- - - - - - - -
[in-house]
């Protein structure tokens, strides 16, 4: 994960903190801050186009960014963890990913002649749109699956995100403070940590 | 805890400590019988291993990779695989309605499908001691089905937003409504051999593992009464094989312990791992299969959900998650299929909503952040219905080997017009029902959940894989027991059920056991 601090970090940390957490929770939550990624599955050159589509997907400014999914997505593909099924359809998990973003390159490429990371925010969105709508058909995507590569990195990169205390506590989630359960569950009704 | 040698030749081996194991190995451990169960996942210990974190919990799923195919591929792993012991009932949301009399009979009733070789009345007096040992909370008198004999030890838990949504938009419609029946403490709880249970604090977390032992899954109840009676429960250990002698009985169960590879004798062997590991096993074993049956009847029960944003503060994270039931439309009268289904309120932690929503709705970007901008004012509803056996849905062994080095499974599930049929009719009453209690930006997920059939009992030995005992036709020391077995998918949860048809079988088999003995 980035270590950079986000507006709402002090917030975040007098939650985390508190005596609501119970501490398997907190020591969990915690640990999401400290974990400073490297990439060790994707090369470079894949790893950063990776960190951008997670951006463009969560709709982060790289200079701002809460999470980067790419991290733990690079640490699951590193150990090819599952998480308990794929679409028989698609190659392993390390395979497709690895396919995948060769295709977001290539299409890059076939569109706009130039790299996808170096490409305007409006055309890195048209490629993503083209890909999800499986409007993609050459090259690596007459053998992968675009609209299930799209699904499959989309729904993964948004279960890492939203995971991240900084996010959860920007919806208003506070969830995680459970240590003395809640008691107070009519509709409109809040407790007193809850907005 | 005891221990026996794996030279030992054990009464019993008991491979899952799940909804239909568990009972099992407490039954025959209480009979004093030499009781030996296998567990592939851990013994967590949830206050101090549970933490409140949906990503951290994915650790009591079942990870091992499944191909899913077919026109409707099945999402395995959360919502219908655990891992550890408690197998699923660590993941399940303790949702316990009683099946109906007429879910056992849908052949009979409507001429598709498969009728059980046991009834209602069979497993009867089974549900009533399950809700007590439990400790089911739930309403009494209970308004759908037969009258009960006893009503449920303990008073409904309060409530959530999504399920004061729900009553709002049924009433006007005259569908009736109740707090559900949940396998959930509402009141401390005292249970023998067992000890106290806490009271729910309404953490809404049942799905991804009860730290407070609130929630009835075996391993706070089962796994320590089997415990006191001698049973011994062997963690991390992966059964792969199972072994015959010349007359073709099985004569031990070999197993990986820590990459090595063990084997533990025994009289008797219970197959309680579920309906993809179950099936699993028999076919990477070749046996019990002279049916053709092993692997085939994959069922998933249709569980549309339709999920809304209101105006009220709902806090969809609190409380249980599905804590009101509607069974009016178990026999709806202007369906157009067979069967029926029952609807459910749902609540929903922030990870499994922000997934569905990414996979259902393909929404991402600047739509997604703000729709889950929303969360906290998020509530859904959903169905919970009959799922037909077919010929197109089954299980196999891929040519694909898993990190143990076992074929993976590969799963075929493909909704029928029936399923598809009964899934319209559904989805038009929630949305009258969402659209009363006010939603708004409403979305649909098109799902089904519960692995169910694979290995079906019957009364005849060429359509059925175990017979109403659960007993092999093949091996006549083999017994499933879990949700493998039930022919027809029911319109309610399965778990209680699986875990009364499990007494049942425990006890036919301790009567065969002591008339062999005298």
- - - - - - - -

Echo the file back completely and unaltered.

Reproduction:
[in-house]
């Protein structure tokens, strides 16, 4: 994960903190801050186009960014963890990913002649749109699956995100403070940590 | 805890400590019988291993990779695989309605499908001691089905937003409504051999593992009464094989312990791992299969959900998650299929909503952040219905080997017009029902959940894989027991059920056991 601090970090940390957490929770939550990624599955050159589509997907400014999914997505593909099924359809998990973003390159490429990371925010969105709508058909995507590569990195990169205390506590989630359960569950009704 | 040698030749081996194991190995451990169960996942210990974190919990799923195919591929792993012991009932949301009399009979009733070789009345007096040992909370008198004999030890838990949504938009419609029946403490709880249970604090977390032992899954109840009676429960250990002698009985169960590879004798062997590991096993074993049956009847029960944003503060994270039931439309009268289904309120932690929503709705970007901008004012509803056996849905062994080095499974599930049929009719009453209690930006997920059939009992030995005992036709020391077995998918949860048809079988088999003995 980035270590950079986000507006709402002090917030975040007098939650985390508190005596609501119970501490398997907190020591969990915690640990999401400290974990400073490297990439060790994707090369470079894949790893950063990776960190951008997670951006463009969560709709982060790289200079701002809460999470980067790419991290733990690079640490699951590193150990090819599952998480308990794929679409028989698609190659392993390390395979497709690895396919995948060769295709977001290539299409890059076939569109706009130039790299996808170096490409305007409006055309890195048209490629993503083209890909999800499986409007993609050459090259690596007459053998992968675009609209299930799209699904499959989309729904993964948004279960890492939203995971991240900084996010959860920007919806208003506070969830995680459970240590003395809640008691107070009519509709409109809040407790007193809850907005 | 005891221990026996794996030279030992054990009464019993008991491979899952799940909804239909568990009972099992407490039954025959209480009979004093030499009781030996296998567990592939851990013994967590949830206050101090549970933490409140949906990503951290994915650790009591079942990870091992499944191909899913077919026109409707099945999402395995959360919502219908655990891992550890408690197998699923660590993941399940303790949702316990009683099946109906007429879910056992849908052949009979409507001429598709498969009728059980046991009834209602069979497993009867089974549900009533399950809700007590439990400790089911739930309403009494209970308004759908037969009258009960006893009503449920303990008073409904309060409530959530999504399920004061729900009553709002049924009433006007005259569908009736109740707090559900949940396998959930509402009141401390005292249970023998067992000890106290806490009271729910309404953490809404049942799905991804009860730290407070609130929630009835075996391993706070089962796994320590089997415990006191001698049973011994062997963690991390992966059964792969199972072994015959010349007359073709099985004569031990070999197993990986820590990459090595063990084997533990025994009289008797219970197959309680579920309906993809179950099936699993028999076919990477070749046996019990002279049916053709092993692997085939994959069922998933249709569980549309339709999920809304209101105006009220709902806090969809609190409380249980599905804590009101509607069974009016178990026999709806202007369906157009067979069967029926029952609807459910749902609540929903922030990870499994922000997934569905990414996979259902393909929404991402600047739509997604703000729709889950929303969360906290998020509530859904959903169905919970009959799922037909077919010929197109089954299980196999891929040519694909898993990190143990076992074929993976590969799963075929493909909704029928029936399923598809009964899934319209559904989805038009929630949305009258969402659209009363006010939603708004409403979305649909098109799902089904519960692995169910694979290995079906019957009364005849060429359509059925175990017979109403659960007993092999093949091996006549083999017994499933879990949700493998039930022919027809029911319109309610399965778990209680699986875990009364499990007494049942425990006890036919301790009567065969002591008339062999005298």